Phenomenology discusses the experiences or phenomena of several people. It focuses on the common aspects of the phenomenon by all participants. ‘ The ‘ primal phenomena ‘ are the phenomenologists talking about the ‘ imminent, original consciousness data ‘ (Crotty, 1998, pg. 79).
  5. Grounded Theory
    It is a common term that often stands for qualitative research. The hypothesis is derived from the research study and from the evidence in the research process (Glaser & Strauss, 1967).
  6. Ethnography
    The essence of the qualitative investigation is symbolized. The aim is to describe and analyze cultures, groups and people’s practices and beliefs from the perspective of the participants. It also examines the influence on human beings of cultures or contexts (Hammersley, 1985, pg. 152).
  7. Case Study
    It’s a common social science approach. It uses various data sources to thoroughly investigate any social phenomenon. A person, an activity, a social activity, community, organization or institution may be a ‘ case ‘ (Gustafsson, 2017). The work can be descriptive, explanatory or exploratory.
  8. Historical and Documentary Research
    This usually sees the study of qualitative historical studies, because it is heavily dependent on oral and other conceptual materials originating from primitive societies or cultures (Scott & Marshall, 2014, pg. 188).
  9. Ethno-methodology
    It’s all about the world of daily life. ‘ The intentional activity of people is emphasized ‘ and describes ‘ intersubjective individual talks ‘. Ethno-methodologists focus on how the meaning of common sense is created in daily social experiences. Our main interest is to understand how people understand social circumstances (Scott & Morrison, 2005, pg. 93).
  10. Symbolic Interactionism
    It ‘explores the socially common understanding as the essential framework that governs our lives. ‘ The distinctive feature of this approach is that it shows how people perceive and describe the actions of one another instead of responding to one another (Crotty, 1998, pg. 71).
  11. Narrative Research
    It is a form of survey where the researcher analyses people’s lives and asks one or more people to tell their lives their stories (Grix, 2010, pg. 160).
    Methods of study apply to practical questions of choosing an appropriate research design to answer the question and layout and adapt instruments for generating data (Cohen et al, 2007, pg. 199). In other words, “teachings or procedures for collecting and analyzing data” are research methods. The techniques for the data collection used for the above methodologies include assessment, open-ended questionnaires, semi-structured, international interviews and report analysis. This model is not only based on statistical analysis for data analysis. This uses a research, holistic and inductive method for the analysis of the data (Creswell, 2003, pg 14). In terms of the quality of research, some qualitative researchers such as Mouton (1996, pg. 35) have tended to evaluate reliability and validity in ways similar to quantitative research and other, like Esiner (1998, pg. 35), have rejected that idea. The following alternatives were proposed by Guba and Lincoln (1994, pg. 113): integrity, neutrality, continuity, quality, coherence, applicability, transformability, faith and transferability. Bryman (2008, pg. 379) appreciated greatly and many quality researchers began to promote and advocate the realization of these terms in qualitative research in several new publications. Guba and Lincoln (1994, pg. 114) claim that this initiative appears to improve the quality of interpretive work to some degree, but further advances are strongly encouraged in this field.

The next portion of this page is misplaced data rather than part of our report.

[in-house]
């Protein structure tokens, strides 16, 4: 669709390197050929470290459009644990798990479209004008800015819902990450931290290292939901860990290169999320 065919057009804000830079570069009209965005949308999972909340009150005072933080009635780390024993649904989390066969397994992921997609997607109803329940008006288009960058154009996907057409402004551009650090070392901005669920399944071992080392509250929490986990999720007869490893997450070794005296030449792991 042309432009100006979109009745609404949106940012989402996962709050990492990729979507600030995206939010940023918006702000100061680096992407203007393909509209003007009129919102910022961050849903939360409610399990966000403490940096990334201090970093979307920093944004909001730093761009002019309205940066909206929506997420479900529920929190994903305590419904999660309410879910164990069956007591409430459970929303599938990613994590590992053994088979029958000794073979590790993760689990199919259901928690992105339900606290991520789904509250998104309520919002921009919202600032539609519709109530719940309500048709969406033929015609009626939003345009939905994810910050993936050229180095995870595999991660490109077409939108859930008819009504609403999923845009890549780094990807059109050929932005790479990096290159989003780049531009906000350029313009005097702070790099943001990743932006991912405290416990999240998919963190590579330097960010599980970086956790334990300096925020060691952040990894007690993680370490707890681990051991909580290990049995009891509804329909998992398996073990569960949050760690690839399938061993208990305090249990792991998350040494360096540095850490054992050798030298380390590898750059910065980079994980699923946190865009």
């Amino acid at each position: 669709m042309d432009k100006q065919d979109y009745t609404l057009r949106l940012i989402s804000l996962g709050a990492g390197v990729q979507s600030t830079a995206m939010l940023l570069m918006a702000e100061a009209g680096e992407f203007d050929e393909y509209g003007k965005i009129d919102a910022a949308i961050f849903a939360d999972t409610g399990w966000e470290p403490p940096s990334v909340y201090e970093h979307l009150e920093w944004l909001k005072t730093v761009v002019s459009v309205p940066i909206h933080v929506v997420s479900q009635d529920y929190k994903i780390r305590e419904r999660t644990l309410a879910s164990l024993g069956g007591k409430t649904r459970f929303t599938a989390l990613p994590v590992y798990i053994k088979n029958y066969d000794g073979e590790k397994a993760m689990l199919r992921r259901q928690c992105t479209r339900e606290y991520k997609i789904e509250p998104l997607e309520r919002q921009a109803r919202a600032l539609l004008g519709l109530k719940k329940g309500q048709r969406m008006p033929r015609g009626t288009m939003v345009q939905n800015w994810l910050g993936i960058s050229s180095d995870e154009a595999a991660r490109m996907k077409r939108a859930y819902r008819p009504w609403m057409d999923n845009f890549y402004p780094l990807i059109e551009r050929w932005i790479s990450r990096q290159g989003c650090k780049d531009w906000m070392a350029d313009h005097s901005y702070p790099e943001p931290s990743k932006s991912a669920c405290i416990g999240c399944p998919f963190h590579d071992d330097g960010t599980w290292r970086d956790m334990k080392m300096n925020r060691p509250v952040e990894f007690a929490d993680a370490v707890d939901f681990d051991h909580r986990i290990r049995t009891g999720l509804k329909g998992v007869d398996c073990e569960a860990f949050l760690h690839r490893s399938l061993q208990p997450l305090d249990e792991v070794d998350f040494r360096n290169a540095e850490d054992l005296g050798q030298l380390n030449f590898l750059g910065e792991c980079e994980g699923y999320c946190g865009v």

Positivist Paradigm
    Positivism is known as the paragon of a host of ideas or perspectives which contain or overlap positions such as empiricism, behavior and naturism, etc. (Grix, 2010, pg. 163). Crotty (1998, pg. 8) notes that the positivism model which is the analytical theory under objective epistemology in quantitative research is used to identify the methodology of natural sciences.